Message 4 of 15 , Apr 6 7:01 AM
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            At 22:50 06/04/00 +1100, you wrote:
            >Hi there Tony & Nick,
            >
            >I'm going to print out both your suggestions and mull over them over
            >the weekend.
            >
            >Err...and get to work on that dti clamp!

            Jose's article is good - however, its worth pointing out that there is no
            point in doing any work on getting the tailstock aligned with the headstock
            until you have sorted out any problems caused by what Jose refers to as
            "radial mis-alignment" of headstock & tailstock; i.e., fix both of these
            axes so that they are parallel to the ways. His test bar technique assumes
            that the tailstock ram is parallel to the ways, but may be offset from the
            spindle axis (or more particularly, offset from the dead centre that you
            fitted to the spindle); it ignores any possible mis-alignment between the
            spindle axis itself and the lathe bed. Hence, if your headstock and/or
            tailstock axes are not parallel to the ways (in vertical & horizontal
            planes), then the test bar technique will allow you to align the centres of
            the headstock & tailstock perfectly, but ONLY for the specific extension of
            the tailstock that you use in the test, and ONLY for the length of overhang
            of the centre in the headstock. You would find that at a different length,
            or when using a longer/shorter centre, the alignment would no longer be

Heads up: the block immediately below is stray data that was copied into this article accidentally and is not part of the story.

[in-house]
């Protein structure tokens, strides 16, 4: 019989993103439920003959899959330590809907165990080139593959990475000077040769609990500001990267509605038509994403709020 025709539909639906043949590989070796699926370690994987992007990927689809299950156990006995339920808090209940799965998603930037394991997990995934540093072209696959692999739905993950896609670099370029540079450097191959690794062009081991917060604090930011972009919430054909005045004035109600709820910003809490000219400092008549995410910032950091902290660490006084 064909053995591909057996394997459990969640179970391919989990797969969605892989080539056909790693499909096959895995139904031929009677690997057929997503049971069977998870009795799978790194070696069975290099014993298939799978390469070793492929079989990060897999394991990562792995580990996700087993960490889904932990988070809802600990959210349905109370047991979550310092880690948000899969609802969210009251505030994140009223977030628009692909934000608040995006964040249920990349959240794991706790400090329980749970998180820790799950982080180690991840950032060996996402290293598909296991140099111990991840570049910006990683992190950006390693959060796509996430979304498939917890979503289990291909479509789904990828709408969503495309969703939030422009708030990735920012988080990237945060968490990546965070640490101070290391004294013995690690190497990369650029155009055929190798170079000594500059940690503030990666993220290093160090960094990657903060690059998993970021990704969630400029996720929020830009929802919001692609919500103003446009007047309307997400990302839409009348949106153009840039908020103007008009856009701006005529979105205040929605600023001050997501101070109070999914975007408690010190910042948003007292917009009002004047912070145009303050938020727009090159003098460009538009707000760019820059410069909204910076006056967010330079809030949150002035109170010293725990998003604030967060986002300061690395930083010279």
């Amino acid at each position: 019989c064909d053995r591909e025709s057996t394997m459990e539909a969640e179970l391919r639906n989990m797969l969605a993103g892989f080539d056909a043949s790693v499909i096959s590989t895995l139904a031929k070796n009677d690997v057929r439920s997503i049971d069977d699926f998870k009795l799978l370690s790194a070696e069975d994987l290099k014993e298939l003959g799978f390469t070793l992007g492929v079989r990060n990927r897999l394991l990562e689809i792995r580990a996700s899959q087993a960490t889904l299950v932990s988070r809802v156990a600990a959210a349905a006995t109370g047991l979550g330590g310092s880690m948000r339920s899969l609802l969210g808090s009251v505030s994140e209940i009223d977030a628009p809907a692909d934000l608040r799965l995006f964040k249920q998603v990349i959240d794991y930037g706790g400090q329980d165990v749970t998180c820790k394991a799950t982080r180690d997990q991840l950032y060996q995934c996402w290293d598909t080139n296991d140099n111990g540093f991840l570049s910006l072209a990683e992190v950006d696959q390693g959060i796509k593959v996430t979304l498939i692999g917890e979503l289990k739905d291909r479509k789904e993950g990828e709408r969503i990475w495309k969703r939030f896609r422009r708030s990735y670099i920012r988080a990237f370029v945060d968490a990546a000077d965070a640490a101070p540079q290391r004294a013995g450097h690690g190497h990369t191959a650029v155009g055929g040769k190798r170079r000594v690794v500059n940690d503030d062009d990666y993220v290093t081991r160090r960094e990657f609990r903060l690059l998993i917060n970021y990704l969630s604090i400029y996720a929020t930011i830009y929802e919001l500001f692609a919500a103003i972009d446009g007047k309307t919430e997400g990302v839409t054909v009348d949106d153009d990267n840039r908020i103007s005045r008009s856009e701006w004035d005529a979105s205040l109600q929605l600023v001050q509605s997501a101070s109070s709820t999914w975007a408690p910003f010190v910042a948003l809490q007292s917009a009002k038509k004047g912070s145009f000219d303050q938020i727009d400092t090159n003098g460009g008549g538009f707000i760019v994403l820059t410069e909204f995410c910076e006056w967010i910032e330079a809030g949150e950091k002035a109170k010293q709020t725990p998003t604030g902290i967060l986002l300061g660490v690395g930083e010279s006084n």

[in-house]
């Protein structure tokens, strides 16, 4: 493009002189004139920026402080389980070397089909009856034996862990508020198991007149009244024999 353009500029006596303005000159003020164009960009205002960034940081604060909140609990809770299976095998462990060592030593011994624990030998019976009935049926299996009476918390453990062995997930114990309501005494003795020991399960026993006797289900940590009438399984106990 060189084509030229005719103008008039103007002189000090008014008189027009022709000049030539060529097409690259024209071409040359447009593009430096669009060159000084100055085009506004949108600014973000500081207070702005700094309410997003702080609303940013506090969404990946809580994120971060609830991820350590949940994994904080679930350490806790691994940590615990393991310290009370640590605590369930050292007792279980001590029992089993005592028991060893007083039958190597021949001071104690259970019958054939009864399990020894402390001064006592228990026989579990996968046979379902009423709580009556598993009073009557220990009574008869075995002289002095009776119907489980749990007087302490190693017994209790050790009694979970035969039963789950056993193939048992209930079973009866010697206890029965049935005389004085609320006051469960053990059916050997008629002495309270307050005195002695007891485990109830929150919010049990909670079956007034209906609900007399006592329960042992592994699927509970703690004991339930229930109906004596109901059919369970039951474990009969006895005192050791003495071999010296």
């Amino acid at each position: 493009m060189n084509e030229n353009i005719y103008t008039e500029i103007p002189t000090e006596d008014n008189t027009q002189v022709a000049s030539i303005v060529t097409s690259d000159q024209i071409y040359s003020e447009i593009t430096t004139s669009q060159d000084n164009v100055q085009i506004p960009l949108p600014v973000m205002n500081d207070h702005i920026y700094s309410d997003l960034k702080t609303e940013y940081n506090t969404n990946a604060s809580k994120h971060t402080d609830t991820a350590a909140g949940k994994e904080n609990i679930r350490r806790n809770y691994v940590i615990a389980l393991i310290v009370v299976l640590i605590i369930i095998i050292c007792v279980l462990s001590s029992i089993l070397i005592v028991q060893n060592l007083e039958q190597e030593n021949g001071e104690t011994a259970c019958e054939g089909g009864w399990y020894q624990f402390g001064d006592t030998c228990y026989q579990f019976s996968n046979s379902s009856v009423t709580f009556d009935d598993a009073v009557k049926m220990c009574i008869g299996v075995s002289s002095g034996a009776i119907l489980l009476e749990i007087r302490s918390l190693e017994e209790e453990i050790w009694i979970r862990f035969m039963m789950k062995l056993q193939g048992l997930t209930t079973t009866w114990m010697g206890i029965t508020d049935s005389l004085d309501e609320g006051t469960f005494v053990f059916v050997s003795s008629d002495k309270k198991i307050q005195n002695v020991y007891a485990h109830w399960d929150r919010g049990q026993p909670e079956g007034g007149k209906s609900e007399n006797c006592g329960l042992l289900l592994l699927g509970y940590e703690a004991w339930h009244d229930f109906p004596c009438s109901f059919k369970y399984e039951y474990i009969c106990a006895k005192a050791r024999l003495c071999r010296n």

perfect.

            So, for the perfect result here...

            1) Remove any radial misalignment in the headstock (as described in my post)

            2) Remove any radial misalignment in the tailstock (as described in my post)

            3) Apply Jose's test bar technique to get your now-parallel headstock &
            tailstock axes to coincide; naturally taking care to ensure that any
            modifications you make to the tailstock do not re-introduce radial
            misalignment errors!

            I think I'll have to give this a go on my own lathe this evening...its been
            a while since I checked this stuff.

            Regards,
            Tony
          • Felice Luftschein and Nicholas Carter
            ... From: Tony Jeffree To: Sent: Thursday, April 06, 2000 7:01 AM Subject: Re: [taigtools] Uses ... post) I talked
            Message 5 of 15 , Apr 6 10:23 AM
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              ----- Original Message -----
              From: Tony Jeffree <tony@...>
              To: <taigtools@egroups.com>
              Sent: Thursday, April 06, 2000 7:01 AM
              Subject: Re: [taigtools] Uses
              > 1) Remove any radial misalignment in the headstock (as described in my
              post)
              I talked to Forrest about this a while back - if you overtighten the
              headstock clamp screws, you can misalign the headstock, by squeezing the
              extrusion - although we don't want to have the headstock move, there's no
              need for the screws to be tighter than the standard allen wrench will make
              them (so don't use a cheater on it!)